WaterShed Animal Fund Helps ASPCA Build New Rehab Center

by | May 6, 2016

Animal welfare is a top priority for philanthropist Sue Ann Arnall. A lifelong animal lover, she recently established the Arnall Family Foundation, which has a dedicated focus on animal welfare through its Watershed Animal Fund.

With the help of the Watershed Animal Fund, the ASPCA’ is planning for the expansion of our Behavioral Research Center to a permanent facility in Weaverville, North Carolina. This custom-built, state-of-the-art center will be designed specifically to facilitate behavioral rehabilitation and includes an on-site residence where animal welfare professionals hailing from all over the country can train to bring these protocols back to their local shelters.

Ms. Arnall tapped veteran animal welfare professional Christy Counts to be the executive director of the Watershed Animal Fund. Ms. Counts has been tasked with “seeking innovative programs with exemplary institutions and individuals to better the lives of companion animals.” At a recent tour of the ASPCA’s Behavioral Rehabilitation Center, currently located in Madison, New Jersey, Ms. Counts was impressed with the expertise of the staff and the success of our rehabilitation program. The program has developed and implements special behavior modifi¬≠cation protocols to help fearful and under-socialized dogs (most of whom have been victims of cruelty) to overcome their tremendous fear so that they can be adopted safely into loving homes.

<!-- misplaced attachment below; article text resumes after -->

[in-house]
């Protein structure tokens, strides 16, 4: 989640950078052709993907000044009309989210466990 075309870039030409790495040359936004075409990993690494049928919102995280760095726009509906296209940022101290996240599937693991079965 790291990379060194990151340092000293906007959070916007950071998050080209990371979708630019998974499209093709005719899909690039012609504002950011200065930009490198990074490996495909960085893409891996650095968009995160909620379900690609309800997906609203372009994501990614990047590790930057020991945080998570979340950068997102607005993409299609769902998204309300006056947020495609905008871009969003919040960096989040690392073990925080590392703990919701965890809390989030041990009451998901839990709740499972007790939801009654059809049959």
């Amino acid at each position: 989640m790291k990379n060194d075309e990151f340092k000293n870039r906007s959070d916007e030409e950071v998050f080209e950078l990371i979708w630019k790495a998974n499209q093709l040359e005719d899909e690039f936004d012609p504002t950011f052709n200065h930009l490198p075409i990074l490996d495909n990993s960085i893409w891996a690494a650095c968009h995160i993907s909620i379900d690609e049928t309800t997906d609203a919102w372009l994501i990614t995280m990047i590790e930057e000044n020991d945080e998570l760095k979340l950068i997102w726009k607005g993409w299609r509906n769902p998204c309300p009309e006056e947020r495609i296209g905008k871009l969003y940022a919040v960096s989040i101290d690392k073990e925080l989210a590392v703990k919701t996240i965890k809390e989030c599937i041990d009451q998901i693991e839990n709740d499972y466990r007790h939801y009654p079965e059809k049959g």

Three dogs in the road

“The ASPCA is doing incredible work rescuing abused dogs who live in constant fear-dogs who otherwise may not have had a second chance,” said Ms. Counts. “With a dedicated staff and specialized rehabilitation, these dogs can learn to enjoy human interaction and lives as pets. We are thrilled to support this work.”

Ms. Arnall, who owns three dogs and 11 horses, believes that “we owe a debt of gratitude to the companion animals who are so loving and loyal to us; I am fortunate to have the opportunity to support programs that prioritize their care.”

To learn more about the ASPCA, visit aspca.org.

Source: ASPCA